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Still no stopping mighty Hurricane Fly

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Jockey Ruby Walsh, trainer Willie Mullins, right, groom Gail Carlisle, and owner George Creighton, after winning the Ryanair Hurdle, and his 21st Grade 1 victory which is a new world record

Jockey Ruby Walsh, trainer Willie Mullins, right, groom Gail Carlisle, and owner George Creighton, after winning the Ryanair Hurdle, and his 21st Grade 1 victory which is a new world record

Jockey Ruby Walsh, trainer Willie Mullins, right, groom Gail Carlisle, and owner George Creighton, after winning the Ryanair Hurdle, and his 21st Grade 1 victory which is a new world record

When Willie Mullins walked out of Punchestown last May after Hurricane Fly had gone down to Jezki for a second consecutive time on the big stage the champion trainer was definitely in the minority by thinking that he'd be back elegantly gracing the Grade One dance floor this season. But then again Willie Mullins is different isn't he? He's a genius.

And Hurricane Fly is different too. Different to anything I have ever seen on a racecourse and anything witnessed by those older, greyer and with better memories. Hurricane Fly is a world record breaker. A warrior. A champion. A legend.

To think that this horse missed two Cheltenham Festivals and gave Mullins and his team hardship in his earlier years at Closutton as they did everything in their power to keep him sound, the fact that yesterday he managed to beat Jezki for the second time this season, maintain his unbeaten record around Leopardstown and win a 21st Grade One race just days before he'll become an 11-year-old is simply sensational and the likes of it won't be seen again.

Ruby Walsh has played an integral part in the career of Hurricane Fly, so too has Paul Townend who rides him regularly at home, Jack Madden and Emmet Mullins who deputise in Townend's absence and Gail Carlilse who is forever by his side.

Walsh perfectly explained the trainers role though.

"Willie probably never gives himself credit and he won't because that's Willie and he's so modest but to keep a horse like him on the go for so long, that is phenomenal," Walsh said.

"To bring him back to win 21 Grade Ones is some planning, some minding and some worrying. I think it's an incredible training performance."

Walsh added: "He won a four-year-old hurdle at Punchestown, he then went on and won at Auteuil and that's a long time ago. To come back year after year, he was here as a novice, that's the fourth time he has won that race there and he missed a Christmas along the way.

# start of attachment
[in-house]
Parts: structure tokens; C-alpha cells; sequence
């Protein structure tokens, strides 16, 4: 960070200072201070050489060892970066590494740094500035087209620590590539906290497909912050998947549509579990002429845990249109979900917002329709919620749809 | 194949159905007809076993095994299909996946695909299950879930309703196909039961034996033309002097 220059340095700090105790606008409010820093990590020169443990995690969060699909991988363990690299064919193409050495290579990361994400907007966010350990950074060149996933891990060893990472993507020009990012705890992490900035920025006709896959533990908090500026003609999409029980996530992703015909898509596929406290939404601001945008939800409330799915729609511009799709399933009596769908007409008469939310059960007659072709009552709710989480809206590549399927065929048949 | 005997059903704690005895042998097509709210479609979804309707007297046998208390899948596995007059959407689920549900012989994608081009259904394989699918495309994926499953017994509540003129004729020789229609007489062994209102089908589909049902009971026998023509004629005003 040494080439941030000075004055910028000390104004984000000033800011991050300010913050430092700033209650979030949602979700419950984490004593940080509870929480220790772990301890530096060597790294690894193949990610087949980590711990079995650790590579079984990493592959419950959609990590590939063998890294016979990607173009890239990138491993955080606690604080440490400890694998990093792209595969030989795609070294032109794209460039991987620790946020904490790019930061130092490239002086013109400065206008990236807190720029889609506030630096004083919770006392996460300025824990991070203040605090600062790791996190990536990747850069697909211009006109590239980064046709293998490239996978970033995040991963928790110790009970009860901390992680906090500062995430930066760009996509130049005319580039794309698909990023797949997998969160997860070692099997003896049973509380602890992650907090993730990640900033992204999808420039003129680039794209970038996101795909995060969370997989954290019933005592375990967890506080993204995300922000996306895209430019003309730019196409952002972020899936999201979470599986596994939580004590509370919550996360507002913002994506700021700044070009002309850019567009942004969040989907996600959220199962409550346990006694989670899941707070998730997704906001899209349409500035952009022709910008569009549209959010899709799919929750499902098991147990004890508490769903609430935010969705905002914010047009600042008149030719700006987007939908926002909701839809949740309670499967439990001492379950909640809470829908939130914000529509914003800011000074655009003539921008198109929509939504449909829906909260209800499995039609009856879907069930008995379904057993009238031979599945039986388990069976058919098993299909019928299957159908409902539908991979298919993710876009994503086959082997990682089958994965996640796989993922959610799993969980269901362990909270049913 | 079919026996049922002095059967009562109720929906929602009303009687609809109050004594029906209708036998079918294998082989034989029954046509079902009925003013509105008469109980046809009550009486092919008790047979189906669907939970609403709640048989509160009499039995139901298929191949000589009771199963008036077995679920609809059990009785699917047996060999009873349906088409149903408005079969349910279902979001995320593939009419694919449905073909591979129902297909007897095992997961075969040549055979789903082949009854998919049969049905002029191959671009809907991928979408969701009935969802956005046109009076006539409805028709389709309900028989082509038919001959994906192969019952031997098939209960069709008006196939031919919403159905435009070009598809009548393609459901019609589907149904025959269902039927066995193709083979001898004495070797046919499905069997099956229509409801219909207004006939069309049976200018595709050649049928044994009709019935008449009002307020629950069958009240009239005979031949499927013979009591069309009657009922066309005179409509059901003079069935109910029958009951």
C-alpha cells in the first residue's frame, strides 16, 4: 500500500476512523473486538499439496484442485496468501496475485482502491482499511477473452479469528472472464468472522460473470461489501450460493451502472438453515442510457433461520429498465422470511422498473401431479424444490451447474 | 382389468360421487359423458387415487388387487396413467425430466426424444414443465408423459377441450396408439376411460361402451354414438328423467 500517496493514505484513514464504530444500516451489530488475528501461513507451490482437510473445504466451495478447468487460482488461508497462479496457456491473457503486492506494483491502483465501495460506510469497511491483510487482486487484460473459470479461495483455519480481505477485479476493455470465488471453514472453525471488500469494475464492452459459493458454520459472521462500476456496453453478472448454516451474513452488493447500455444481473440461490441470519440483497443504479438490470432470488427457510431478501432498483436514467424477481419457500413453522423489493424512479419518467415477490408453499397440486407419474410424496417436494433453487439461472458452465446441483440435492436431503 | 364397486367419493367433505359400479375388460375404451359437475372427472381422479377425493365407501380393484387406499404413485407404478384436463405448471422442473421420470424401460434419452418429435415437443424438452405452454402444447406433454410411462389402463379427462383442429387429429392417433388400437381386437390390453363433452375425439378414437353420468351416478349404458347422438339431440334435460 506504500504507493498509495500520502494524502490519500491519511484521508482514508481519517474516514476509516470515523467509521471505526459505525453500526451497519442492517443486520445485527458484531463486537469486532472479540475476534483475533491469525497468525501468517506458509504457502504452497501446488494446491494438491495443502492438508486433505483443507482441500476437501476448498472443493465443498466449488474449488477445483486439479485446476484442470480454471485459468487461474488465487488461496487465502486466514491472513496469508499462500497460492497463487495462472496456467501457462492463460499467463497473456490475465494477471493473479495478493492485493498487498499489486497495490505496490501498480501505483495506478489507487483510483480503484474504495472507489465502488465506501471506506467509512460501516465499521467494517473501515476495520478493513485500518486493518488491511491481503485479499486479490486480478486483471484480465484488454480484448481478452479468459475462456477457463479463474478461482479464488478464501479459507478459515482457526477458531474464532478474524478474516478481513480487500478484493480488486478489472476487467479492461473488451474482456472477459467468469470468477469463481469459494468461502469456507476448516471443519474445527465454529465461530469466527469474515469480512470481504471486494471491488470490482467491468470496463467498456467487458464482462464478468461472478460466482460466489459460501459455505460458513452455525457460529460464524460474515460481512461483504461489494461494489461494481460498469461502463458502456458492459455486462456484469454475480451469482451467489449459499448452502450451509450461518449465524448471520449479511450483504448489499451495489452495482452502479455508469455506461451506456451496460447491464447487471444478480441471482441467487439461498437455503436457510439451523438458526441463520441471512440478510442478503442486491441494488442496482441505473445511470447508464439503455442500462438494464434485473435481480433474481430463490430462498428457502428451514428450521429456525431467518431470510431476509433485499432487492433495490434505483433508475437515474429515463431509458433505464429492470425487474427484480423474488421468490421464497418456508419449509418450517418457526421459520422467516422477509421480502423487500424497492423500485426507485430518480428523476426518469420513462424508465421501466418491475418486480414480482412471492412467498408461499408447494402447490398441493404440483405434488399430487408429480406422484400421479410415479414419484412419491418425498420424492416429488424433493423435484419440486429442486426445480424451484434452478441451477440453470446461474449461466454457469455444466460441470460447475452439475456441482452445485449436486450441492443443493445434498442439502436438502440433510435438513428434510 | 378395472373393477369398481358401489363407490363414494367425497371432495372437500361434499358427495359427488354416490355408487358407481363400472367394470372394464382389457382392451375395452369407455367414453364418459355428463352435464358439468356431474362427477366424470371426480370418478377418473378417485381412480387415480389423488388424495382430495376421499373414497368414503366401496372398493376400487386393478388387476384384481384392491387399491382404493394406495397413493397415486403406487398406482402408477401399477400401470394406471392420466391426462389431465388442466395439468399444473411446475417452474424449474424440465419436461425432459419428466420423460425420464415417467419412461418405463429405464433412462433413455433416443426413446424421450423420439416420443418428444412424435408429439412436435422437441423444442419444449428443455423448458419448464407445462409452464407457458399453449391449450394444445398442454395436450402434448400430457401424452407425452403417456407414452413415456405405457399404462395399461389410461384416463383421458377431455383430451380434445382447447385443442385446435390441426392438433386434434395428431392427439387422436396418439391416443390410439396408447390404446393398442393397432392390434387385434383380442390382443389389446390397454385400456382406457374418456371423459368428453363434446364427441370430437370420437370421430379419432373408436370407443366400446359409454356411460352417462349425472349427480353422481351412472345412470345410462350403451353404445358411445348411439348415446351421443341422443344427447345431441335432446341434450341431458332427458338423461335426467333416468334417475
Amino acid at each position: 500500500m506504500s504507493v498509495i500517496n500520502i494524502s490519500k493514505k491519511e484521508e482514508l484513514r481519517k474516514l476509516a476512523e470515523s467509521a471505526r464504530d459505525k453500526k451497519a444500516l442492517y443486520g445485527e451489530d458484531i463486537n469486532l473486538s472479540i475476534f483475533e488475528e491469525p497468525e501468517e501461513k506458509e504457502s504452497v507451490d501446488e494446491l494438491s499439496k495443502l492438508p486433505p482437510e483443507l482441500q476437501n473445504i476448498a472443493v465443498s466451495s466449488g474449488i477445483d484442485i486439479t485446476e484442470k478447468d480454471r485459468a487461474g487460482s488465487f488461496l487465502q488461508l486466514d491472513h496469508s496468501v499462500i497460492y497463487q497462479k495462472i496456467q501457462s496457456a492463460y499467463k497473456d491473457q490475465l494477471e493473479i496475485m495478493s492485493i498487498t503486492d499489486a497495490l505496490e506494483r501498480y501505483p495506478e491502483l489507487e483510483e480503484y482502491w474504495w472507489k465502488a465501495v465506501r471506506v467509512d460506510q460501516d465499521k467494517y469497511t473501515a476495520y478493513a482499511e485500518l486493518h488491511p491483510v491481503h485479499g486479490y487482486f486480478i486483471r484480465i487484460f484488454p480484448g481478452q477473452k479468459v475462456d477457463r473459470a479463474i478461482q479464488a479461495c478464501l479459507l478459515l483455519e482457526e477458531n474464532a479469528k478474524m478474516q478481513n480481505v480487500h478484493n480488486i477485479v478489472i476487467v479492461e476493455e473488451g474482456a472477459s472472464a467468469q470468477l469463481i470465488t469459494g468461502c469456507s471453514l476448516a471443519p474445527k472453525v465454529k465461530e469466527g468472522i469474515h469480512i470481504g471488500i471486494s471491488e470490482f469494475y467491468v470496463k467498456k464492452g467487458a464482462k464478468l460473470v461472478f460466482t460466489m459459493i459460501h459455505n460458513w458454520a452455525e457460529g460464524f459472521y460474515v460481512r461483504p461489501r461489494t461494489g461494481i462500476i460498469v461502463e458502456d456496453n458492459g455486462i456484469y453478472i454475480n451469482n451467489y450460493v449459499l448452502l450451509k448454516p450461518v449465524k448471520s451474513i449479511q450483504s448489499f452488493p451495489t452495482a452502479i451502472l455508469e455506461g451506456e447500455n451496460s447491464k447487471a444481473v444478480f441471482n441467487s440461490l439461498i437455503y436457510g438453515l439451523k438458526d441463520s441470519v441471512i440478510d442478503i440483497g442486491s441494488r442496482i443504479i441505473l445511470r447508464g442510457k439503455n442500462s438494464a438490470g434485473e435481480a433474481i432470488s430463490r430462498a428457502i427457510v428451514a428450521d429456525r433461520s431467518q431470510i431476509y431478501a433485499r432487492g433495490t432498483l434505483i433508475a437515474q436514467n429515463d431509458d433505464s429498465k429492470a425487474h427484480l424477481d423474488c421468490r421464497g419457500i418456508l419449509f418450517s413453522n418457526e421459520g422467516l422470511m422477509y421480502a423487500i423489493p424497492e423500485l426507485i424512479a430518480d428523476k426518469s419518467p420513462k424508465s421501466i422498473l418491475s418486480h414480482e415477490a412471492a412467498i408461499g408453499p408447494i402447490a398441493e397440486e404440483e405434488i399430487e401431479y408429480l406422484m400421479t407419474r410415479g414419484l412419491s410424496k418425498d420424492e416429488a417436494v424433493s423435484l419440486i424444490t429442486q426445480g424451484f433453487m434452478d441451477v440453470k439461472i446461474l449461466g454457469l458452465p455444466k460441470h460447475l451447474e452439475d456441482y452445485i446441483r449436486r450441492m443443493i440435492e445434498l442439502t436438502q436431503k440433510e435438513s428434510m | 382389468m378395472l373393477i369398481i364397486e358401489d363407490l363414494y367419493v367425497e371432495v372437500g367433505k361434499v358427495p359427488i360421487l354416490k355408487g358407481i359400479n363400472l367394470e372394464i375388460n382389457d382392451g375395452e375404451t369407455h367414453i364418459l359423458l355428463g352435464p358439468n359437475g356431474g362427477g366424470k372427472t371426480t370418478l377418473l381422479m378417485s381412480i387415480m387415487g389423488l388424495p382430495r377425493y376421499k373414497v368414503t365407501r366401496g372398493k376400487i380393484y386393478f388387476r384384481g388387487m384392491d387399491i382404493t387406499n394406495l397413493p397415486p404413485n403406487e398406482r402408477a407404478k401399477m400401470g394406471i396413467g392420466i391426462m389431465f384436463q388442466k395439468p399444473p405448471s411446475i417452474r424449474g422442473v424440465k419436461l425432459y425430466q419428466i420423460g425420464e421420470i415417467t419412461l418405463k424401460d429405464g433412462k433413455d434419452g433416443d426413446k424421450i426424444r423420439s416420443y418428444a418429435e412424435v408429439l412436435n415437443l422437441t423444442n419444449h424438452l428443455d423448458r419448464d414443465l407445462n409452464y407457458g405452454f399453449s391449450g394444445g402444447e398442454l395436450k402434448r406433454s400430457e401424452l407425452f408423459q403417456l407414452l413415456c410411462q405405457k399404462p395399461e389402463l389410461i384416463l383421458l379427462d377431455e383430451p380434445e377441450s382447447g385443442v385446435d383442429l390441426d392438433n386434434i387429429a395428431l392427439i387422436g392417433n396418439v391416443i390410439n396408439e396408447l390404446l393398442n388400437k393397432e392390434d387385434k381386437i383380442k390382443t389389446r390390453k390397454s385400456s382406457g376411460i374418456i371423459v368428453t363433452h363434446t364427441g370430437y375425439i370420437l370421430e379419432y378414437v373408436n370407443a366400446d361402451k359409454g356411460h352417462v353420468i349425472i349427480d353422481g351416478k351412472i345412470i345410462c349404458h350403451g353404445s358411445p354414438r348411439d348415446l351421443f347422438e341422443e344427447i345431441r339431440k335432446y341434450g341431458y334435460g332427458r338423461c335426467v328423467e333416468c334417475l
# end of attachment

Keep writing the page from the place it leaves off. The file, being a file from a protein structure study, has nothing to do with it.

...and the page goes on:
"To keep him on the boil, bring him back and get him right so many days, I think, is incredible."

Hurricane Fly provided Mullins with an astonishing 129th win at Grade One level which the trainer later added to with Don Poli, a 99th winner for Mullins at that level in Ireland, in the Topaz Novice Chase and he had no hesitation in saying he never doubted the horse at the end of last season.

"I didn't lose faith in him," was the adamant response. "People were talking to me and asking would I retire him and I said 'no, why?' He had two less than good runs but any horse is allowed that.

"To me if I thought the ability was sill there I was going to race him and he showed me at home that his zest for racing is still there so we were happy enough." Mullins was naturally glowing with praise for 'The Fly'.

"He's the best I have ever trained, definitely. I'd say he's the best anyone has ever trained over hurdles. I'll never have another horse like him."

It was billed as round six behind Hurricane Fly and Jezki and the Jessica Harrington-trained Jezki again lost nothing in defeat and proved that he'll be a major force back at Cheltenham where he enjoyed his finest hour.

FUTURE

The sight of both turning for home to go head-to-head and then letting fly at the last hurdle upsides is a piece of footage we won't get sick of seeing, and a good job too as we'll be seeing a lot of replays of it in the future, no doubt.

Watching the race from afar Hurricane Fly didn't seem to be jumping as well as expected and while Walsh wasn't sending out distress signals you got the impression he had often been happier.

The rider explained: "He jumped the shadow at the first hurdle and that resulted in him landing a bit flat and it gave him a little fright and he was a bit careful at the next couple.

"But when we got racing down the back and the tempo lifted he was jumping slicker and slicker.

"As he got older he got more relaxed, but I must say when I joined AP going to the last, AP was a bit quicker than me and I thought 'Feck it, I'm after giving him back the advantage', but he stuck his head out and battled all the way out to the line.

"He's a little terrier and that is something he always had - that fight and guts and a lot of it," added Walsh.

Roll on round seven in the Irish Champion Hurdle on January 25.


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